Los Angeles Earthquake App That Tells Residents to Brace for Quake Will Be Revealed Thursday

A new mobile app in Los Angeles will allow residents to feel a vibration of their phones, or hear a tone, to alert them of an earthquake that's about to happen where they're sitting, standing or laying.

Los Angeles Mayor Eric Garcetti and city officials on Thursday will unveil their new early-warning app — in conjunction with the U.S. Geological Survey's earthquake early warning system — to help alert Southern Californians to take shelter in case nature strikes once again in an area prone to the next big quake.

The ShakeAlertLA app was published online in secrecy on New Year's Eve, and word spread quickly on New Year's Day and leading up to Thursday's launch. As of Wednesday night, the app wasn't available yet through Apple or Android devices. But the city reassures the test runs will give its citizens vital information.

"ShakeAlertLA sends you information when a 5.0 or greater earthquake happens in Los Angeles County, often before you feel shaking," the app says, according to this Los Angeles Times report.

According to the mayor's office, the app is supposed to alert residents in a time frame of 5 to 10 seconds when shaking should happen in their vicinity.

No other app found on iPhone or Android devices gives information of pending quake shakes, but rather global information of earthquakes that have already happened.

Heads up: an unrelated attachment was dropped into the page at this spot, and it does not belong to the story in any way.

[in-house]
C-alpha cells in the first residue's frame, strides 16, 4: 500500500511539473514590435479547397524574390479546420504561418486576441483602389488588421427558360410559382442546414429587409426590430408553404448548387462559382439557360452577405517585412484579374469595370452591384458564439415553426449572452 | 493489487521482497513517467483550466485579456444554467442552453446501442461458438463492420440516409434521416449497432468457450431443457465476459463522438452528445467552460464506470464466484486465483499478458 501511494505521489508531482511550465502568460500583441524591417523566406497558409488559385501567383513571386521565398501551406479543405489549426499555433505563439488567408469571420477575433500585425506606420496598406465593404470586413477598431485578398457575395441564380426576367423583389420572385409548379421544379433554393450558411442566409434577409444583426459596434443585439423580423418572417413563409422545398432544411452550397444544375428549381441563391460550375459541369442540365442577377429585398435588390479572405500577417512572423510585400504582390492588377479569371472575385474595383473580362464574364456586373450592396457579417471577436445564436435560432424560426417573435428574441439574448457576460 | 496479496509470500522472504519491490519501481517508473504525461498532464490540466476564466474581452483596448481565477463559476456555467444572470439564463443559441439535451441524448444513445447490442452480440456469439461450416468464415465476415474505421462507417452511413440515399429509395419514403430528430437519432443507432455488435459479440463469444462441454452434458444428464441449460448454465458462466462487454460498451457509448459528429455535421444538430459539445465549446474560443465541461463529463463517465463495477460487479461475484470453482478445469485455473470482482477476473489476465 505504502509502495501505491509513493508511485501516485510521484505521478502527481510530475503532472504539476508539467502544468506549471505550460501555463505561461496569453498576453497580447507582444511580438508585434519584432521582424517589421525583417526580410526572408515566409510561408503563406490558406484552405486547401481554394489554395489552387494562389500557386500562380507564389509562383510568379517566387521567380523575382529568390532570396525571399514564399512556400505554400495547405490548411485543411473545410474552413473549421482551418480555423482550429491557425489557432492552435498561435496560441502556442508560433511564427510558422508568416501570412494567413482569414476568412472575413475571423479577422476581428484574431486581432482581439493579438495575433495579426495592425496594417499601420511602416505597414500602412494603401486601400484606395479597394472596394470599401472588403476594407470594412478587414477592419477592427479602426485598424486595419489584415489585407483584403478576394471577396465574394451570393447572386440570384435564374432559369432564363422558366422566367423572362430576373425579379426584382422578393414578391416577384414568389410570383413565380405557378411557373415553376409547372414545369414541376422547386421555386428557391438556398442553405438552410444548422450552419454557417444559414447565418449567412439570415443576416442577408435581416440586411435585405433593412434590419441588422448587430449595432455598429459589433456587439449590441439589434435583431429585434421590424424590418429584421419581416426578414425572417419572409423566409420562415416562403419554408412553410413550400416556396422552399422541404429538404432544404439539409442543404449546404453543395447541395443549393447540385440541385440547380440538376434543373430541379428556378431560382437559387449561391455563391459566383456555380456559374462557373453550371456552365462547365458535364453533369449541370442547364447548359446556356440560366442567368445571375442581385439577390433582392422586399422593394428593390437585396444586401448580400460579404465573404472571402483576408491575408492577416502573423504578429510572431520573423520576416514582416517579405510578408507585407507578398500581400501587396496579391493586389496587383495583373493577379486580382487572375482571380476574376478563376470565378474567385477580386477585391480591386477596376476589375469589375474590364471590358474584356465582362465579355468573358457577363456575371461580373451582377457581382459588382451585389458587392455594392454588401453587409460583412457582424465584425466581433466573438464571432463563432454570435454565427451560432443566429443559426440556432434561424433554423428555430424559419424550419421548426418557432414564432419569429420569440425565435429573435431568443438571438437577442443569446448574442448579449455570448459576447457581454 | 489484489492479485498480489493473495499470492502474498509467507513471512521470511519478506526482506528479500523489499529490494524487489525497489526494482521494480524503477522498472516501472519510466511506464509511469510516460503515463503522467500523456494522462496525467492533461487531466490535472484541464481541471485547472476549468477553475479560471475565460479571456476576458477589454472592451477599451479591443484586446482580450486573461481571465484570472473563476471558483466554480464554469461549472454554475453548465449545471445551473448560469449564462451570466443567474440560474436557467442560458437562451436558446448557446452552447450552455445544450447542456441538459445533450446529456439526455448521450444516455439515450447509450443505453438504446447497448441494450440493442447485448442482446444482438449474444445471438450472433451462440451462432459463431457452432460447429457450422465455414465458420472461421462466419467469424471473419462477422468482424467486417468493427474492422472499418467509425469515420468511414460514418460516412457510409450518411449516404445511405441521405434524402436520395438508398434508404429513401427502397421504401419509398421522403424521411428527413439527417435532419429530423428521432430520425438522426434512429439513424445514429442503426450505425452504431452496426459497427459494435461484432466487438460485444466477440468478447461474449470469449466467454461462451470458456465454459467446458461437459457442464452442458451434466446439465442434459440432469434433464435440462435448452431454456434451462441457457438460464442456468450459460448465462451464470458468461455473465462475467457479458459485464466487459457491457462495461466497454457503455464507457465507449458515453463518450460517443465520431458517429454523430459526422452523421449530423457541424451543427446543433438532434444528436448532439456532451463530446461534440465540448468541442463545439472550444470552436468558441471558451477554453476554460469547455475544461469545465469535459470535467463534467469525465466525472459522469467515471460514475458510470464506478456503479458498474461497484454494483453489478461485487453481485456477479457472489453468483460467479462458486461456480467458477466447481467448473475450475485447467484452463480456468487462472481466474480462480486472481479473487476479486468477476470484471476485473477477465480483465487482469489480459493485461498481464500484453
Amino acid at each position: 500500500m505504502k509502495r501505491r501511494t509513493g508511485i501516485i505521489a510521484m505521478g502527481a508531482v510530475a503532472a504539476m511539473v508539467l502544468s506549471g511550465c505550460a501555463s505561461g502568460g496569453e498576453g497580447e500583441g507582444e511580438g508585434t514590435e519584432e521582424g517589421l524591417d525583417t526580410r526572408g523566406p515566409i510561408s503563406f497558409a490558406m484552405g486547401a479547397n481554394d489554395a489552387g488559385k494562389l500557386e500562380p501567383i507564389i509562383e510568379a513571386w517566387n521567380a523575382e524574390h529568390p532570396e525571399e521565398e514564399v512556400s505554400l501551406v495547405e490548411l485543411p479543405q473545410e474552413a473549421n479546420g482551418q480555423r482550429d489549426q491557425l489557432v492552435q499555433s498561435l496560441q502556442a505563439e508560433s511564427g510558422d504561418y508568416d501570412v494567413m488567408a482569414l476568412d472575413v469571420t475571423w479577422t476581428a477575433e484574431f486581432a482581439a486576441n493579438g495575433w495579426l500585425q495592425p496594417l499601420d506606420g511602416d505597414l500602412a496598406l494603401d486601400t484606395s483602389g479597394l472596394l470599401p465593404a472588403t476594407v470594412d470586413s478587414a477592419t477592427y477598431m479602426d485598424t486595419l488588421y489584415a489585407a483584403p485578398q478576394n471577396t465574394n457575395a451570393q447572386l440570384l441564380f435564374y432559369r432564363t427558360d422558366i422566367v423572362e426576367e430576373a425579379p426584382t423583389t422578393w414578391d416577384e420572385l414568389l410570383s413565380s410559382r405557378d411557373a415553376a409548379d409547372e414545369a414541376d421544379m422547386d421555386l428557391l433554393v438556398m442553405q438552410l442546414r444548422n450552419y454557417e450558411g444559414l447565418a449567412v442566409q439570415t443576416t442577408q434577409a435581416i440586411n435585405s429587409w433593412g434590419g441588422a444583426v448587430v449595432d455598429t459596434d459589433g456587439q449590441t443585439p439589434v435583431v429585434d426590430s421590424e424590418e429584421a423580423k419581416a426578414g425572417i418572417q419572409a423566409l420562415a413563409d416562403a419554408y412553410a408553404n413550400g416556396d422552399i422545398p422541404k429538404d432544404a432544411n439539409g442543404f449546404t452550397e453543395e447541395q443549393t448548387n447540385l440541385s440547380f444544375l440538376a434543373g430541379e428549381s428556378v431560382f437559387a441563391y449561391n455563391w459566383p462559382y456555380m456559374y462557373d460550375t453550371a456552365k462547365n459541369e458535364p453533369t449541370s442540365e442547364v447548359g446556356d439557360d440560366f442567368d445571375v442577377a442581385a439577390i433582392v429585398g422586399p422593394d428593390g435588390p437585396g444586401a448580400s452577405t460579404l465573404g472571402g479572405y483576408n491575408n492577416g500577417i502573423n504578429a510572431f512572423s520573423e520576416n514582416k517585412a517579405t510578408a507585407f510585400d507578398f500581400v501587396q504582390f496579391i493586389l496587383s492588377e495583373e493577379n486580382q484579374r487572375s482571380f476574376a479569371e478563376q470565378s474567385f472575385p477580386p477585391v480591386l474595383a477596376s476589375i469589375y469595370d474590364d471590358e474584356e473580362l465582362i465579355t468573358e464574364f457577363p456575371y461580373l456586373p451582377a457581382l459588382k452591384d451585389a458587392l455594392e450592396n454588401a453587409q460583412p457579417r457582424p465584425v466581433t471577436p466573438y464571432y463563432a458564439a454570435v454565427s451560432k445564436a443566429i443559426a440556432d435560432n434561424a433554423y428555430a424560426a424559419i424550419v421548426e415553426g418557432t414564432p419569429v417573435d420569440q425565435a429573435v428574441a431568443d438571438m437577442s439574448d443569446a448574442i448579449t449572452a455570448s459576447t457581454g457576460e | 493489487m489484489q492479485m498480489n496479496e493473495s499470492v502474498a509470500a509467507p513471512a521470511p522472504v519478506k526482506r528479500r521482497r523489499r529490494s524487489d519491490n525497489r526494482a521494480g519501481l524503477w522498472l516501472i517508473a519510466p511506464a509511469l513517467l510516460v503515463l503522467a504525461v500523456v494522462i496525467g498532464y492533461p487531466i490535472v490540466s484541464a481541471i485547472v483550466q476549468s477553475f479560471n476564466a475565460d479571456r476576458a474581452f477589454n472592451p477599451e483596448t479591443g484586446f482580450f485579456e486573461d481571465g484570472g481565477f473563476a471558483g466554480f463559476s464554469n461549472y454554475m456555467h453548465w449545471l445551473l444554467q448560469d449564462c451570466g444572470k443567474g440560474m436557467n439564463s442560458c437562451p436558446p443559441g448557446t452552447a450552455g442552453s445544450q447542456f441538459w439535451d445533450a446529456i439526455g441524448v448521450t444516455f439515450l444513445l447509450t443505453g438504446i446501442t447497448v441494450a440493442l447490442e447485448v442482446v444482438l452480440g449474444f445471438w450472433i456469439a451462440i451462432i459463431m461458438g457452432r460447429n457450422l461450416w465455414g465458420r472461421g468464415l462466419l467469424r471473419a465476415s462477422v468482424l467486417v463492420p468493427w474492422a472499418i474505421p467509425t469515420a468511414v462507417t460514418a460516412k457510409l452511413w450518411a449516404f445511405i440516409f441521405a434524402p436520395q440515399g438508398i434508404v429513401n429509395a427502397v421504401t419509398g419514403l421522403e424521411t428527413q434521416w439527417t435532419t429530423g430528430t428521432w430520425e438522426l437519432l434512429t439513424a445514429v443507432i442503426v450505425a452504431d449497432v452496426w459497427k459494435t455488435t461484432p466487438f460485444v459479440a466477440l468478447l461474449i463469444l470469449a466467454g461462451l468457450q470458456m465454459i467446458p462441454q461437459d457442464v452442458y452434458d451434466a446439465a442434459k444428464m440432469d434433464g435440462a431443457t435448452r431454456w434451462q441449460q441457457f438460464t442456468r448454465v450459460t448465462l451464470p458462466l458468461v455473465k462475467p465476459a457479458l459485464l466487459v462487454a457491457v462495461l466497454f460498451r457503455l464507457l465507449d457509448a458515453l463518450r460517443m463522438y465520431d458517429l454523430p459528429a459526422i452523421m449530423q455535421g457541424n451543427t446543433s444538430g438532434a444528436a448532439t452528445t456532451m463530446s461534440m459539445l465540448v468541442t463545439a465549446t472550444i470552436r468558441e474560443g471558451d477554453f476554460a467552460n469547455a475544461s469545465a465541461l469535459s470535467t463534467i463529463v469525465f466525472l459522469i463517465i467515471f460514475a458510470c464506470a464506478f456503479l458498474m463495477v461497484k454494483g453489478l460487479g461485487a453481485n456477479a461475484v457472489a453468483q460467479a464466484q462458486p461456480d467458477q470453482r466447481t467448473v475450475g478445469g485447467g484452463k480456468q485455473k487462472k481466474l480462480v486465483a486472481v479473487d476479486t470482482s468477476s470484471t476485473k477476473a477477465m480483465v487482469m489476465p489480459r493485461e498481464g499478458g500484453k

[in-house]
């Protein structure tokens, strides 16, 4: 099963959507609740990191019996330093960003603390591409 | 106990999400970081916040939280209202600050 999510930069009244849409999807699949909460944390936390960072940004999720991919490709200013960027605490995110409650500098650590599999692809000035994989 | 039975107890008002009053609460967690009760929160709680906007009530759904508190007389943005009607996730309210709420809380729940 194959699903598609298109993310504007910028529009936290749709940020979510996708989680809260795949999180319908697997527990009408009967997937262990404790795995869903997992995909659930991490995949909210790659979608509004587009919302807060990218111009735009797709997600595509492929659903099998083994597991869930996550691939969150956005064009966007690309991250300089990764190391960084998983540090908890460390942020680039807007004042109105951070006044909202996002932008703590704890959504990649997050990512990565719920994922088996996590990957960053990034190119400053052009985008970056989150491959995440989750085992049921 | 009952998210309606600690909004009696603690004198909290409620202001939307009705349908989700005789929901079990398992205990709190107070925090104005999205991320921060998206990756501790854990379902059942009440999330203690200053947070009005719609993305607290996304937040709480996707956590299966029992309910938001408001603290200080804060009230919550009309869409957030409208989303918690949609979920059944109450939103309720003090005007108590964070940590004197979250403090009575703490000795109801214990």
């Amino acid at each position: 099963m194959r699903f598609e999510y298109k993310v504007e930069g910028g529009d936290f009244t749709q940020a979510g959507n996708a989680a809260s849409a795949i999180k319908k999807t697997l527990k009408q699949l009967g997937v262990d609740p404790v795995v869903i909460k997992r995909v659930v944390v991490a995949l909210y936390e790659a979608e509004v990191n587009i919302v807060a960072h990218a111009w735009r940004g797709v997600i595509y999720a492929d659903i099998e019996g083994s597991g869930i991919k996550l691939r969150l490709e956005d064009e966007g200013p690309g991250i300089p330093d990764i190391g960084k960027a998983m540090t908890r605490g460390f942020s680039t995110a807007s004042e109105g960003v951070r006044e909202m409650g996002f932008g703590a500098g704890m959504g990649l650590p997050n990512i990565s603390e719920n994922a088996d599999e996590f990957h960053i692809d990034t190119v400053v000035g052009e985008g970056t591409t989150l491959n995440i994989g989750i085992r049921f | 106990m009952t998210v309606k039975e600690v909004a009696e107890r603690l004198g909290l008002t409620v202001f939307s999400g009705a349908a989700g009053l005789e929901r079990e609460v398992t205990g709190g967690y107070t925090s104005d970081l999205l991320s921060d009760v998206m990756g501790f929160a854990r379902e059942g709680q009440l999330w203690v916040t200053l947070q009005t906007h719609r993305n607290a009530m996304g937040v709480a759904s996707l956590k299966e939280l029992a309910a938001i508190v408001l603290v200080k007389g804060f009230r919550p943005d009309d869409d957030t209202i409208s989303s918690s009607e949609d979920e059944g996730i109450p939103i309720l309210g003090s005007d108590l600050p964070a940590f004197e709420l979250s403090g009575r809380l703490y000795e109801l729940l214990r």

Thursday's announcement will also show the ShakeAlertLA app will also be available in Spanish, and that it was designed under contract with AT&T.

The app has been a work in progress, and Garcetti said in October that he hoped it would launch by the end of 2018.

"By advancing earthquake early warning technology, we are making Los Angeles stronger, making Angelenos safer," Garcetti said at the time. "And it'll help save lives, most important, by giving people those precious seconds to stop elevators, to pull to the side of the road, to drop, cover and hold on.

"All that will not happen the first day we launch," Garcetti said. "But together, with the private sector, we will build the software and the hardware that will allow us to be able to anticipate and react to an earthquake before we even feel it here."

Early Warning Labs, based in Santa Monica, said it hopes to release a QuakeAlert beta version to 100,000 nearby test users soon. At least 90,000 have signed up to be placed on a waiting list for the test app that will also send push notifications.

The company will test the app on a rolling basis and not try to test the greater L.A. area all at once, the company said.

Though it's designed as protection, residents are warned to not expect perfection — at least not at first. Similar products have launched in Japan and Mexico, and those have come with false alarms, premature warnings and no accuracy as to the epicenter of earthquakes.

The system is designed to signal for trains to slow down during such events. In Japan, the system most likely prevented the derailment of high-speed trains during a 9.1 magnitude quake in 2011 when warning aired about 90 seconds before the heaviest Tokyo quakes hit.

The Trump administration signed off on federal funding for the system in the 2018 budget, allowing $22.9 million for the warning system, more than double from the previous year allotment of $10.2 million.